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Postmortem: Alabama in a landslide

Matt Hinton
Dr. Saturday

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So, all those Associated Press pollsters who vowed to vote LSU No. 1 based on the Tigers' superior body of work, even if it lost Monday night's BCS Championship rematch against Alabama? Yeah, not so much: 'Bama's shutout win in New Orleans earned the Crimson Tide 55 of 59 first-place votes in the final AP poll, ending any and all speculation about the possibility of a split title. By all widely recognized formats, the Crimson Tide are the 2011 national champions. Period.

LSU — which had held the top spot in on AP ballots since Sept. 25 and received every single first-place vote in both the AP and Coaches' polls since beating Alabama in overtime on Nov. 5 — finishes with a single, solitary nod at No. 1 from Albuquerque, N.M. radio reporter Erik Gee. (Last week, Gee told CBS Sports that the score of the championship game "would have to be something like a 63-0 pasting" by Alabama to overcome the Tide's regular season loss to LSU and the Tigers' tougher schedule. In adjusted terms, a 21-0 final between these two defenses may be the rough equivalent of 63-0 under different circumstances, but least he stuck to his word.) For its part, Oklahoma State picked up four first-place votes from the writers, but that wasn't even enough to move the Cowboys past LSU into No. 2 in either poll. There are no competing claims to the crown.

The final top five in both polls is the same:

1. Alabama (12-1)
2. LSU (13-1)
3. Oklahoma State (12-1)
4. Oregon (12-2)
5. Arkansas (11-2)

LSU finishes the season with the SEC championship, five wins over teams that finished in the top 20 and three wins over teams that finished in the top five, including the team that finished No. 1 — by any standard, one of the most accomplished resumés of the BCS era. That's still only accomplished enough, though, to place the Tigers alongside the 2002 Miami Hurricanes and 2005 USC Trojans as great runners-up.

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The higher they're ranked, the harder they fall. Oklahoma's win over Iowa in the Insight Bowl nudged the Sooners up three slots in the AP poll, from No. 19 to No. 16, matching the 1997 Penn State Nittany Lions for the lowest finish for a preseason No. 1 since the final poll was moved from the end of the regular season to after bowl games in 1968. Going into the bowl, OU's fall to 19th was a new low for any preseason favorite in that span at the end of the regular season.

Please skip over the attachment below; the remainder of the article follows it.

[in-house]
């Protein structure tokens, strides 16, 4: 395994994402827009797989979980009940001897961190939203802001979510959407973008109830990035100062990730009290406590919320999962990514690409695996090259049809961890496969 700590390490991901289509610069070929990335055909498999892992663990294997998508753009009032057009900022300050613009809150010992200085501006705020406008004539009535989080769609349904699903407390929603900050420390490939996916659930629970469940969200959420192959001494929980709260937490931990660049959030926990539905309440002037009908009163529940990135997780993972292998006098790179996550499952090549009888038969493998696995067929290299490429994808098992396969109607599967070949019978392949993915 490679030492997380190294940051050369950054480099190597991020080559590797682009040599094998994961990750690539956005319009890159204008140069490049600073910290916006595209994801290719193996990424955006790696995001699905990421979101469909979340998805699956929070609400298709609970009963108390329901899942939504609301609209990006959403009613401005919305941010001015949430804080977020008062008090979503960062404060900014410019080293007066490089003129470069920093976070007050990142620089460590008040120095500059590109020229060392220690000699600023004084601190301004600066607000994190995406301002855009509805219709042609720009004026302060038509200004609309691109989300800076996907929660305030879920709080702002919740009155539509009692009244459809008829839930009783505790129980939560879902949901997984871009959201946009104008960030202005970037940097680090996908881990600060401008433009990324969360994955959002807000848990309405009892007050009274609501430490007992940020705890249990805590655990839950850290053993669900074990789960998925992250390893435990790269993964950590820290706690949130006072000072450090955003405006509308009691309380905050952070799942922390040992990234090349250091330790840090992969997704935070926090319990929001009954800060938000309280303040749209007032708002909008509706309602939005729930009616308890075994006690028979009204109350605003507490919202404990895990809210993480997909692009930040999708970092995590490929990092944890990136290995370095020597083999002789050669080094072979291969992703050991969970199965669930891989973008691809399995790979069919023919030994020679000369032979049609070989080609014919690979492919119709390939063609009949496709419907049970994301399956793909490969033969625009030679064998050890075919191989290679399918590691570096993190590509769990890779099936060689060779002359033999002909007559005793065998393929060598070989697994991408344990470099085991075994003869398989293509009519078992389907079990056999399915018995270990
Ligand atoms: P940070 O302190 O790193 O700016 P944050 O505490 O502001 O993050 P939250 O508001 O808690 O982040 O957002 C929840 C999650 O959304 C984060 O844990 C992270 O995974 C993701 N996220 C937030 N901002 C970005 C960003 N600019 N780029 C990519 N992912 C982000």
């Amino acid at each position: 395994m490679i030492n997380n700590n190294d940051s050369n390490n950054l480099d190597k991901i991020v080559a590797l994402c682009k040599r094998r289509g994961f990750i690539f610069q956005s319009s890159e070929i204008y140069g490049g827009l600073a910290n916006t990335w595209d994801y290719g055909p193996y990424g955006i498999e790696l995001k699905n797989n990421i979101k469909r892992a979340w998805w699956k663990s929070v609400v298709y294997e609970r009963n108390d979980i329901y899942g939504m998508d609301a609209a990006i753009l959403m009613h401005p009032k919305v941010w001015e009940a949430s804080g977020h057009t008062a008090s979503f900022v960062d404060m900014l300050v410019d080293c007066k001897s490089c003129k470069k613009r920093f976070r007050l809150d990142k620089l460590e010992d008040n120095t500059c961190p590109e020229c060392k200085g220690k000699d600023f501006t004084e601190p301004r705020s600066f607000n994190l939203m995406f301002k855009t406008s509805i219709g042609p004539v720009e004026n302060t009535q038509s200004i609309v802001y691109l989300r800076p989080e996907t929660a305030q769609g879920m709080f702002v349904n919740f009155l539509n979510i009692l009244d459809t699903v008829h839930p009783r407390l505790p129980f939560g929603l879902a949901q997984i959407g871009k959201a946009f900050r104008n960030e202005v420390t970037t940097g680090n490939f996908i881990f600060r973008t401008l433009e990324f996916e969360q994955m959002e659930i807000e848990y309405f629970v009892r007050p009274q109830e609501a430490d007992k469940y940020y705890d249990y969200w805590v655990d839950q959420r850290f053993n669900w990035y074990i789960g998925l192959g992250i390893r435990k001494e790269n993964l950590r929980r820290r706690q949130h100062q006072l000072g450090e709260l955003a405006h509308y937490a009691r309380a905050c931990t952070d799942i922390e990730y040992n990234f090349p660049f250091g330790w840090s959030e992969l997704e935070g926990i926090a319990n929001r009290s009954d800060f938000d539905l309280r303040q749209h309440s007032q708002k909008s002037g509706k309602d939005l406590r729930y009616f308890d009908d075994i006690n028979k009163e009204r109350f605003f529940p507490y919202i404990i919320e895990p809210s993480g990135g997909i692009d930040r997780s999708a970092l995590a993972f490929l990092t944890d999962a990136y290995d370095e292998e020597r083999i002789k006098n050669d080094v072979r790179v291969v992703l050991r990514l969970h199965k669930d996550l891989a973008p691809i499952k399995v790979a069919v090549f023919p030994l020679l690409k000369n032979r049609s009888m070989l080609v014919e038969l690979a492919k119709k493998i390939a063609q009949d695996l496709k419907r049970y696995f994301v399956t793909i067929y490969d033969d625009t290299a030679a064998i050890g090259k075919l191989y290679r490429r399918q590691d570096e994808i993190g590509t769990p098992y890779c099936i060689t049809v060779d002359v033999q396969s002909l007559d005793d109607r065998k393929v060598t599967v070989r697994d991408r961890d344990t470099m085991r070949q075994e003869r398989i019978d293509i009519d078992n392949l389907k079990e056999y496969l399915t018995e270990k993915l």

Most obvious fail. AP voters ranked 10-3 Kansas State 15th, one spot ahead of 10-3 Oklahoma, despite the Sooners' blowout win in Manhattan on Oct. 29.

Most significant disagreement. Virginia Tech came in 17th on the coaches' ballots after its overtime loss to Michigan in the Sugar Bowl, but fell all the way to No. 21 according to the writers — actually slightly narrowing the gap at the end of the regular season, when the Coaches' Poll hardly punished the Hokies at all for their ACC Championship flop against Clemson. The only other teams with gaps as wide as four slots between polls: Houston (18th AP, 14th Coaches) and Cincinnati (25th AP, 21st Coaches).

At least we know Michigan State is No. 2. The Big Ten spent most of the season with a gaggle of indistinguishable teams hovering on the edge of the top ten, and that's exactly how it finishes: The AP poll ranks the top three teams in the conference as 10. Wisconsin 11. Michigan State 12. Michigan… a mirror image of the order in the Coaches' Poll, which went 9. Michigan 10. Michigan State 11. Wisconsin.

Ranked teams in the final poll that did not appear in the preseason poll (AP): Michigan (12), Baylor (13), Kansas State (15), Houston (18), Southern Miss (20), Clemson (22), Cincinnati (25).

Ranked teams in the preseason poll that did not appear in the final poll (AP): Texas A&M (8), Notre Dame (16), Ohio State (18), Mississippi State (20), Missouri (21), Florida (22), Auburn (23).

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Matt Hinton is on Facebook and Twitter: Follow him @DrSaturday.

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